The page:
The use of a bolt thread gives a very good mechanical connection and the O-ring an excellent hydraulic seal. Parts screwed hand-tight together will not leak at high pressure. This is not a practice, however, to be recommended as if they are only hand-tight, they can easily vibrate loose and even with a small gap, the pressure will extrude the O-ring, together with a lot of oil. A metric version of the 'O'-ring Boss has been designed and is covered by the ISO standard 6149. It is not yet widely used but is likely to be extensively adopted in Continental Europe.
The unified thread is also used with the flared type connection where the hydraulic seal is formed by two tapered faces, either at 37° or 45°, (Figure 6). The 37° flare is often referred to as JIC (Joint Engineering Council). The JIC organisation seems to have disappeared some years ago, but the standard continues. This sealing method is usually adopted at the end of a flexible hose where a loose nut is tightened on a suitable adaptor.
The thread size follows the same arrangement as for the O-ring Boss, e.g. the -8 size being ¾" -16 thread. The 45° flare or taper is an alternative to the 37°. It is covered by an SAE standard but is generally not so popular as the 37°.
A 60° cone (inclusive angle), Figure7, is normally used with the BSP Parallel thread and a high proportion of the flexible hoses used in Europe usually have this end fitting. The 37° flare is used in Europe, but is more popular in the USA.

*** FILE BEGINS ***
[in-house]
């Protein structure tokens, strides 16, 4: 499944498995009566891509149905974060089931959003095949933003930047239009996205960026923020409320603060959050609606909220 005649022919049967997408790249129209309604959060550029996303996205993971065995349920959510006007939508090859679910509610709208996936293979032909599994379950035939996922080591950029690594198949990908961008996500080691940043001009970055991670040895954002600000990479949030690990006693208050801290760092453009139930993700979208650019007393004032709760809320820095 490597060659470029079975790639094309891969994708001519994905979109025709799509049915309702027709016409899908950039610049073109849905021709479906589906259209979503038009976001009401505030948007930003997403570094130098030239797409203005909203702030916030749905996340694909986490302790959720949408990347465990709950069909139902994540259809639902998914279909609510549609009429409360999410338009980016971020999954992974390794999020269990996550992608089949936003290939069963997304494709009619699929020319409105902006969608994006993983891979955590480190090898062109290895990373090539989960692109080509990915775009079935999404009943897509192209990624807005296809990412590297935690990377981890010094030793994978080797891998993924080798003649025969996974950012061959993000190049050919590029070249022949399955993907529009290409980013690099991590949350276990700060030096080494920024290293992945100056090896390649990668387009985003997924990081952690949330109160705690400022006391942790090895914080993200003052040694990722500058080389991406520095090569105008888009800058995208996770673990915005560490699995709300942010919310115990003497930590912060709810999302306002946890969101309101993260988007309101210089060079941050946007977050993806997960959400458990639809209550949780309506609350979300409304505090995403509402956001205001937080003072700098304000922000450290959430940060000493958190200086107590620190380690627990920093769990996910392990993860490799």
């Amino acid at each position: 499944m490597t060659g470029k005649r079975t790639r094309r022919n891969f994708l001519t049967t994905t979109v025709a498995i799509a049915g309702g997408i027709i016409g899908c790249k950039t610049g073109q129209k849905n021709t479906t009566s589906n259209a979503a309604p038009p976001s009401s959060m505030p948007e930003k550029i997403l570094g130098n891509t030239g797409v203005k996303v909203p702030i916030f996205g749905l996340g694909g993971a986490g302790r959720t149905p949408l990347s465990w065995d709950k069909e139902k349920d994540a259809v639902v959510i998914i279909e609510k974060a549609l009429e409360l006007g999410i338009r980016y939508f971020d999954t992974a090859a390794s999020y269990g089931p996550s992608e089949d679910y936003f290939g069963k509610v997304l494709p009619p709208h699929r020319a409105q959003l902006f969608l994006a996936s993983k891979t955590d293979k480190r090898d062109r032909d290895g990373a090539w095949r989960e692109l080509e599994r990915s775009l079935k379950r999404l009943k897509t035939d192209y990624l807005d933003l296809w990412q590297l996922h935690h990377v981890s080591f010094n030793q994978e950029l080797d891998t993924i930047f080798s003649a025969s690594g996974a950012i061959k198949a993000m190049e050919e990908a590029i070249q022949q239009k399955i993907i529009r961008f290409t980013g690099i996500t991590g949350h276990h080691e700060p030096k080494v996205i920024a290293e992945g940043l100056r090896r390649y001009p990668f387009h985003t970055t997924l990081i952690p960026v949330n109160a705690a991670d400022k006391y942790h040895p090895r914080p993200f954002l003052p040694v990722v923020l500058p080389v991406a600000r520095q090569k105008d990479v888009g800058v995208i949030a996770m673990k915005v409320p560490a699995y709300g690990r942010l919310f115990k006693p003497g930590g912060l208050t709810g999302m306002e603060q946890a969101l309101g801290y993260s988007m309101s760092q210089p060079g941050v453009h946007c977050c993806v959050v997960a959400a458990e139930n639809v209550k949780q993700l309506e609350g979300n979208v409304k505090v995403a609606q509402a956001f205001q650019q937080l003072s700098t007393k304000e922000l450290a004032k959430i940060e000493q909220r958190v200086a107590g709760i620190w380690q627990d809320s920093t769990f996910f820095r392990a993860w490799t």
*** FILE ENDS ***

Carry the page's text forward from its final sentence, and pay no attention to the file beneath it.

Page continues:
Another connection which is commonly used for higher flow and higher pressures is the SAE 4-bolt split flange type, an illustration is shown below, Figure 8. Here, two flanges are clamped together by a split clamp, the hydraulic seal being made by a face located O-ring. A variation of this design is also available as a solid flange.
When rigid tubing is used for piping up the hydraulic circuit, compression ring fittings are widely used in Europe. In America, this type of fitting is sometimes known as a flareless fitting. Figure 9 shows a typical example, but there are very many small variations for which different advantages are claimed. Of this type of fitting, probably the Ermeto is the best known. All the compression ring fittings have a common principle of a tapered olive being pushed onto the outside diameter of the pipe by a nut squeezing the olive into a tapered recess.
The various types of pipe fittings and pipe connections mentioned are very widely used, but they do not comprise a complete list. There is nothing to stop manufacturers making non-standard versions and there are a lot of non-standard fittings available. For example, there is no British or International Standard for an O-ring seal of the type shown in Figure 5 using BSP parallel thread. Nevertheless, it is manufactured. There are similar variations for almost every pipe fitting that has been manufactured. Fortunately, some 90% of pipe fittings comply to a standard, but watch out for the exceptions!